Letter: Proposed JJC Spending a Disservice to Students, Taxpayers

Joliet Junior College's board could vote on a $43 million City Center Campus to expand the culinary and hospitality programs.

  • By Brad Baber, former candidate for the Joliet Junior College Board of Trustees.

At Joliet Junior College's May 10 board meeting there was much heated discussion. The board voted to table the vote to move forward with the $43 million City Center project until their next workshop meeting, which is May 31. During heated debate, three board members took issue with the plan doubling the size of the culinary and hospitality programs, when no studies or statistics are available to show what the success rate is of current graduates. 

While many schools track the success of their graduates in these programs, and track employment as a measure of this success, JJC has not. Therefore, the level of expansion of these programs, and this spending of taxpayer money is not justified in any practical way. 

This expansion level was based solely on perceived course demand an input of those departments. Additionally, there were objections by several board members to allocating $400,ooo-plus for the Sheridan Hotel, which is planned to be torn down shortly after the new building is built. Two board members also wanted to see an additional floor added to the new building, which would cost an estimated additional $8 million. 

Although the board voted to table this vote to allow for additional discussion on minor tweaks like the $400K+ for the hotel, it was made clear in the discussion that at least five of the board members are in favor of the overall plan. Three board members were also concerned that JJC does not have the state portion of the money in hand—$23.8 million, yet a majority of board members still seem intent on pushing forward. 

They will likely vote on and pass the plan either at the May 31 workshop meeting or the June 14 board meeting. On an additional note, JJC President, Dr. Proulx commented on the quick email survey of the current culinary graduates. Only 17 out of 120 or so responded to the survey. She indicated that the results did now show a high level of success. She did try to find a silver lining however saying that comments from these 17 respondents were positive in that "they would not be where they are today without the culinary program."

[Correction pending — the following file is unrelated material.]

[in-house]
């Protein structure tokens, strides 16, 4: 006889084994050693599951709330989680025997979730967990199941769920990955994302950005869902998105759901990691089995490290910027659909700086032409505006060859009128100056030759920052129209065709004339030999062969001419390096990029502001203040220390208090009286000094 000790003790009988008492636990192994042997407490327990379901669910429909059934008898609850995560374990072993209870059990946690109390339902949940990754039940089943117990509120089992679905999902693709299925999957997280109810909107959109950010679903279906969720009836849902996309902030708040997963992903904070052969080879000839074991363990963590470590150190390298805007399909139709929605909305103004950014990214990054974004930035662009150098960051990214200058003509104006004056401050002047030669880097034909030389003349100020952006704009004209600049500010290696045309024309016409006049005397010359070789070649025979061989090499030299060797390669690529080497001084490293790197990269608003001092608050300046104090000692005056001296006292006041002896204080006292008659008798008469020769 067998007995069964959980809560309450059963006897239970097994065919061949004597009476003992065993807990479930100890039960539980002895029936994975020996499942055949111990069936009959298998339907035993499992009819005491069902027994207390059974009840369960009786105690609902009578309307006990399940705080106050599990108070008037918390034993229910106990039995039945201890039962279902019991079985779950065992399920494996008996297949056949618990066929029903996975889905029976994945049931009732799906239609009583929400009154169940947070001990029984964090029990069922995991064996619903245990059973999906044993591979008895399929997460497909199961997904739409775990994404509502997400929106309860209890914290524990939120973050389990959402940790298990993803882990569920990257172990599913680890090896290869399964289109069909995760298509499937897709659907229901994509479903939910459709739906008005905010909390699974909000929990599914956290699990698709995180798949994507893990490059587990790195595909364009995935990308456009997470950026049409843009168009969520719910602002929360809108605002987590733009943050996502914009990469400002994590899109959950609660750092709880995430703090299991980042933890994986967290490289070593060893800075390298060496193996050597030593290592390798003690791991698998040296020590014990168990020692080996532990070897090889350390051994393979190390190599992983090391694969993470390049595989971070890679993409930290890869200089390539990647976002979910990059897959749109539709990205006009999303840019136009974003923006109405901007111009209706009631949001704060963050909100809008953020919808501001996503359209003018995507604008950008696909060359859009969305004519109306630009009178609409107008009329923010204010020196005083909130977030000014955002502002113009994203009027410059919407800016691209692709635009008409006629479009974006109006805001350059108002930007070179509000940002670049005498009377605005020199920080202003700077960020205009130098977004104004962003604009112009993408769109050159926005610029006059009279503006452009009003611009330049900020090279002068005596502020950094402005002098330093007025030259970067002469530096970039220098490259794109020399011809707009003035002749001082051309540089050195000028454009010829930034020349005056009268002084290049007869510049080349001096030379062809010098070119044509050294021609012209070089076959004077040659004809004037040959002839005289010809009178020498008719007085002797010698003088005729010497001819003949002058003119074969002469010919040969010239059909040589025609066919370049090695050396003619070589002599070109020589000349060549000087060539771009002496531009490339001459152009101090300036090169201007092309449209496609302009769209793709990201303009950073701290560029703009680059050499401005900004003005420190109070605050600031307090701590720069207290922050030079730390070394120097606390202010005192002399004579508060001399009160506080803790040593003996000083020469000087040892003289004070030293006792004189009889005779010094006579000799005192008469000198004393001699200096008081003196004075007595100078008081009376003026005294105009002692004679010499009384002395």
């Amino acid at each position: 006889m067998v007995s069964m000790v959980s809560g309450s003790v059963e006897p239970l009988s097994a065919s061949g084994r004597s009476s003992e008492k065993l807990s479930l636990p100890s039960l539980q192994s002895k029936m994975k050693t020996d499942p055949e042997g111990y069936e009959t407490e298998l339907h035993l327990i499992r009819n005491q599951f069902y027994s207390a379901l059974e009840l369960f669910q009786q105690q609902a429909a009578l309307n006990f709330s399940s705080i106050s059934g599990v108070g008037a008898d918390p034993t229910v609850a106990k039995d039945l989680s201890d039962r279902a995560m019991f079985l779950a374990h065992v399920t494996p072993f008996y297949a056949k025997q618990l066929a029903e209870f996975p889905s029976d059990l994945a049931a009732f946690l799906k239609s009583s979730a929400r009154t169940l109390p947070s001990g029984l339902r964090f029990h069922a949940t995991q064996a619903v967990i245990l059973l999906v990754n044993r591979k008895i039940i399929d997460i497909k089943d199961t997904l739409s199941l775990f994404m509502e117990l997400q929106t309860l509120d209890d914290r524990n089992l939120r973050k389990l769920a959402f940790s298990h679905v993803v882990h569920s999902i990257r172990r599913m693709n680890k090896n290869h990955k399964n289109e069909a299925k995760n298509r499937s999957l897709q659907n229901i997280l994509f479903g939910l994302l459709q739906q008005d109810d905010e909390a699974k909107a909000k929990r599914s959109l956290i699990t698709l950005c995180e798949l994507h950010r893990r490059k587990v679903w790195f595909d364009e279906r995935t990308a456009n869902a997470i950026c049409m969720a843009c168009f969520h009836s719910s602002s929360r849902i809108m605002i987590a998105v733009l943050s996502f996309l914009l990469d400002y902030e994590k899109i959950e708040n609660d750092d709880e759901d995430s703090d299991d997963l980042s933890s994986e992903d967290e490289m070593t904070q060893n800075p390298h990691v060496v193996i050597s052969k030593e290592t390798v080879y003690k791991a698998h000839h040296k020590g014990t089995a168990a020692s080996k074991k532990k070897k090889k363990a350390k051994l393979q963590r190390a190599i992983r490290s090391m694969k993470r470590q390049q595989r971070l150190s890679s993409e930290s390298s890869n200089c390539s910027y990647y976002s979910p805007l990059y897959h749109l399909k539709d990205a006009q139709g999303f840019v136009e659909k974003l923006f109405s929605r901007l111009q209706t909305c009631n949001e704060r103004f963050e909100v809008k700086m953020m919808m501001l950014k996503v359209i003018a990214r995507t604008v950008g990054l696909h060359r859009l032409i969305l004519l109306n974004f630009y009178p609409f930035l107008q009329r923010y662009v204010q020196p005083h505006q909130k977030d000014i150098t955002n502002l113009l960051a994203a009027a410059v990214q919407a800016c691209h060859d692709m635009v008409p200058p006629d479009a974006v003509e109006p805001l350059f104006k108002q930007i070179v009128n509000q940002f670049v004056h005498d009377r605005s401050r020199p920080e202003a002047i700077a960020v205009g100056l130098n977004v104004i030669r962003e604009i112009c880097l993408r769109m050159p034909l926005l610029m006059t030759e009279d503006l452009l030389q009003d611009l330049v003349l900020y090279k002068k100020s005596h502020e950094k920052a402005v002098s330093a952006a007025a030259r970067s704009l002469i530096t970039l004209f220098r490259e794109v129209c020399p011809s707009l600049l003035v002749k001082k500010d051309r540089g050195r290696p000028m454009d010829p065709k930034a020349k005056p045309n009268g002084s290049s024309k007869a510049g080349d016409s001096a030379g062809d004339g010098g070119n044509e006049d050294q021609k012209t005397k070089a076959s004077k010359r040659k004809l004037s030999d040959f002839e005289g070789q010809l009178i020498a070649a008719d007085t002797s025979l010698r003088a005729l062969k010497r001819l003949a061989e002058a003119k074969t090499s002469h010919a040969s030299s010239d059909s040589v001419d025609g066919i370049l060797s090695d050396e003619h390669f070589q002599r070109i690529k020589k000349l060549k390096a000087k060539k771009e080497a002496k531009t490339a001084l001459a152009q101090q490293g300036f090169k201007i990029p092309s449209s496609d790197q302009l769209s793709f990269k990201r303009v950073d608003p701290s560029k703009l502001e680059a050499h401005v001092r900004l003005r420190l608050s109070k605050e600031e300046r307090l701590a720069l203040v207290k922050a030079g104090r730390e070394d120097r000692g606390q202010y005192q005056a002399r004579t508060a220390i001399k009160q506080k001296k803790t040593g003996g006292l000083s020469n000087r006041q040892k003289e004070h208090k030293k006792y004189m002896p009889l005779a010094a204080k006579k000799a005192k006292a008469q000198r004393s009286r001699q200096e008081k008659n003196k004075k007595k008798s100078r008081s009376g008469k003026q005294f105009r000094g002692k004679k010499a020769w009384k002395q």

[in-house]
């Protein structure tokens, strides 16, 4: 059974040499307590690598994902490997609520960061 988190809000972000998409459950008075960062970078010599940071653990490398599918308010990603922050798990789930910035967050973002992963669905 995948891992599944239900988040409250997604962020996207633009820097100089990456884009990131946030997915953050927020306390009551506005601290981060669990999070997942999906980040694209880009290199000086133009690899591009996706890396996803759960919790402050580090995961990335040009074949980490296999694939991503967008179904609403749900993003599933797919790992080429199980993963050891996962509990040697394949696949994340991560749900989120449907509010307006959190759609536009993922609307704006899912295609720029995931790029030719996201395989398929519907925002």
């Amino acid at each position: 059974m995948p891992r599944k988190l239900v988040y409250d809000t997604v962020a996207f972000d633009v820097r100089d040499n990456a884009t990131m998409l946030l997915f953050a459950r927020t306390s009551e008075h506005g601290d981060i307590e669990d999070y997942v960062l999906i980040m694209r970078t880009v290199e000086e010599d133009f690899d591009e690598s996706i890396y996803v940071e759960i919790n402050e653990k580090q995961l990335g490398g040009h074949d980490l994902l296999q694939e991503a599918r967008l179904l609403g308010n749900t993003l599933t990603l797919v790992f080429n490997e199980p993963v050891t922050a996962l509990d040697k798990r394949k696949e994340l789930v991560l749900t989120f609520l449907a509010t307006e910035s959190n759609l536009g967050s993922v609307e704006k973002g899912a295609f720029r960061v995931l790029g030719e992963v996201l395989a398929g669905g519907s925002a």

One department head of Culinary who was present cited a few successful graduates who work up in Chicago at prestigious locals (outside of our district). Dr. Proulx also indicated that 65 percent of people living in Will County commute outside of Will County for employment. She confirmed that there is a lack of good paying culinary jobs in the JJC district and most have to go outside of district for good employment. 

So given this, why should taxpayers of our district pay $43 million for an unjustified program expansion which doesn't have jobs to fill in district?  The college may be doing our youth a disservice (doubling the size of the program) by encouraging them to enter a degree which may actually show little or no significant opportunity for long term employment. Are they also doing our taxpayers a disservice when all indicators show little to no return for the district?

Mark Batinick May 14, 2011 at 05:56 PM
This is not about spending taxpayer money. It is about spending taxpayer money wisely. It is clear that the board and administration do not have the data to back a $43M expansion. I greatly appreciate Brad Baber's efforts on behalf of the taxpayers and students. We need more citizens like him.
JackieC May 16, 2011 at 02:43 PM
I agree with Brad Baber and also with Mark Batinick's comment. I think more imput on WHY this money should be spent is in order. JJC Board, please don't pass this $43M expansion just because you CAN! Taxpayers are tired of seeing their $$ spent on things like programs and buildings that may not be necessary of even logical in these times. Remember that the voters are getting more involved with what is going on and the future elections results will attest to that.